How many people have a mathematical curve named after them? Let me rephrase that, how many women have a mathematical curve named after them? I don’t know but I do know that Maria Gaetana Agnesi is one of these people. And guess what? Today is her birthday!
Born in Italy on May 16, 1718, she was the oldest of 21 children (her father had three wives). Because her father was a wealthy man, he was able to provide his children with the best of tutors.
Maria was lucky that she lived in the birthplace of the Renaissance because in Italy women were admired for their academic ability and were never scorned for their intellect. This attitude allowed Maria to prosper and eventually become a great mathematician.
By the age of nine Maria fluently spoke French (which she mastered at age five!), Greek, Hebrew, Latin, and other modern languages. She was known as a child prodigy and referred to as the “oracle of the seven tongues.” Also at the age of nine, she wrote and published (with the help of her tutor) a Latin discourse on the higher education of women as it was not practiced at the time.
Maria was a quiet and reserved child, but participated in the seminars and meetings of intellectuals that her father hosted. There she discussed philosophical and mathematical ideas. At the age of twenty, however, after her mother’s death, Maria took over the household duties and maintained a private life. At the same time, she published a set of essays on philosophy and natural science called “Propositiones Philosophicae.” Much of it was based on the meetings she attended with her father.
Her most important work, a two volume book entitled “Analytical Institutions”, focused on differential and integral calculus. It was meant to be a textbook for her brothers but ended up making big waves in the world of academia. The ten years it took Maria to write it paid off because it helped bring “calculus to general use” (John H. Lienhard) and “was one of the first and most complete works on finite and infinitesimal calculus” (Agnes Scott College).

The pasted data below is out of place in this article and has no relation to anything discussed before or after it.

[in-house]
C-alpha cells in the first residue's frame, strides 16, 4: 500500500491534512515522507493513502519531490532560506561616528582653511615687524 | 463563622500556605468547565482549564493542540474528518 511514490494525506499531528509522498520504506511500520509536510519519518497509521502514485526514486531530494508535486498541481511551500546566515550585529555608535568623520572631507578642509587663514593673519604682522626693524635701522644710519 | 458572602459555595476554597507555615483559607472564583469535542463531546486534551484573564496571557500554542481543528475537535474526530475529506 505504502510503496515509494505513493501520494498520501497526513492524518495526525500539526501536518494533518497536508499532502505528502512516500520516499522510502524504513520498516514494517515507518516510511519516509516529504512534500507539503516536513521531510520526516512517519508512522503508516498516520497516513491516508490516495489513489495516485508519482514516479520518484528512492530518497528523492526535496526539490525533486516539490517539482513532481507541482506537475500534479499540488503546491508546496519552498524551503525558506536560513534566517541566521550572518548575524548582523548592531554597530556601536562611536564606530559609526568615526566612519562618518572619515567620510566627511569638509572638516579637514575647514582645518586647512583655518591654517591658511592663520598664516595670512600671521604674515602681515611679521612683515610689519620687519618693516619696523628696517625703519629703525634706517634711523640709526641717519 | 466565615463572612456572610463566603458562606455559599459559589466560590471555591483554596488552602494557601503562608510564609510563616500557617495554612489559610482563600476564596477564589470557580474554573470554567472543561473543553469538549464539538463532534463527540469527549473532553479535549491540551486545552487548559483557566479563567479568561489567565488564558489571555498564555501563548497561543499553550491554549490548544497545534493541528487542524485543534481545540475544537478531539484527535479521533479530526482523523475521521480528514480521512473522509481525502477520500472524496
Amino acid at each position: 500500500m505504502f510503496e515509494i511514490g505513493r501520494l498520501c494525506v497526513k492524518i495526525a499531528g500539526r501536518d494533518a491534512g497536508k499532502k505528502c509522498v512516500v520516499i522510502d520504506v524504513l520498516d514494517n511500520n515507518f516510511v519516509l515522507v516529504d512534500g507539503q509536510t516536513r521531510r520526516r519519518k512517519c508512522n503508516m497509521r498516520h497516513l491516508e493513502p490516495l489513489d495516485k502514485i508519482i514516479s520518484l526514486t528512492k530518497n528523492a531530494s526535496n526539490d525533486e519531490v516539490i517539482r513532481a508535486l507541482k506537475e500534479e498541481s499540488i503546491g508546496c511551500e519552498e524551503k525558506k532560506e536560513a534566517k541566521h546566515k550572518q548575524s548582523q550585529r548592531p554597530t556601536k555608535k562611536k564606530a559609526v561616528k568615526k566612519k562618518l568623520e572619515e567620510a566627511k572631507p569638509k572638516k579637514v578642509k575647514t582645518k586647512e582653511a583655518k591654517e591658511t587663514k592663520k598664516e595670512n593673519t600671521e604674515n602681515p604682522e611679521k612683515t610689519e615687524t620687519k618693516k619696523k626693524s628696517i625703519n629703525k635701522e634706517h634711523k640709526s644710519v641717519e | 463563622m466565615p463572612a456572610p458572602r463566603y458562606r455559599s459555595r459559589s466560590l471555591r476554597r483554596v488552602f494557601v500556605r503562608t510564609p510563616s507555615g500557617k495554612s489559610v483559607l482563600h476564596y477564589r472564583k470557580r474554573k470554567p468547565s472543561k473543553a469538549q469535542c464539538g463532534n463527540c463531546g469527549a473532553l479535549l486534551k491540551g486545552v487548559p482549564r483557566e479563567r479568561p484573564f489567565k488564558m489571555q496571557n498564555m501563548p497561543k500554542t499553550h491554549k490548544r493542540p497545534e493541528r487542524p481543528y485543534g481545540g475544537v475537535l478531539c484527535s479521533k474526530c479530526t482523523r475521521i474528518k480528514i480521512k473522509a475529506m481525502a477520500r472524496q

Most people don’t hear of Maria Agnesi, rather they hear of the “Witch of Agenis”, her famous curve. If you look at the curve, there is nothing sinister about it. It is a versed sine curve called a versiera for the Latin vetere which means “to turn.” However, versiera was also an abbreviation for the Italian word avversiera which means “wife of the devil.” When versiera was translated into English it got confused with “witch.” If you want to learn more about this curve check out http://mathworld.wolfram.com/WitchofAgnesi.html They can explain it better than I ever could wish.
May notable institutions recognized Maria Agnesi for her work. Maria was appointed as an honorary reader at the University of Bologna by Pope Benedict XIV. She was later sent a diploma and her named was added to the faculty list but there is controversy regarding if she accepted the position. Maria also became a member of the Bologna Academy of Science and the French Academy expressed their admiration but could not admit her because she was a woman.
Once Maria’s father died, she retired from mathematics to pursue charity work. Growing up she wanted to enter the covenant, but her father would not allow it. So, she spent his life making contributions to mathematics and then the rest of her life after his death taking care of the ill and dying. Some may argue that she only really worked with mathematics to please her father and that her real passion lied in charity. In 1763, the University of Turn asked her for her opinion on recent articles on the calculus of variations she explained she was no longer interested in such topics. Maria was appointed the director of the Pio Instituto Trivulzo, a home for the ill, and served the needy until her death.
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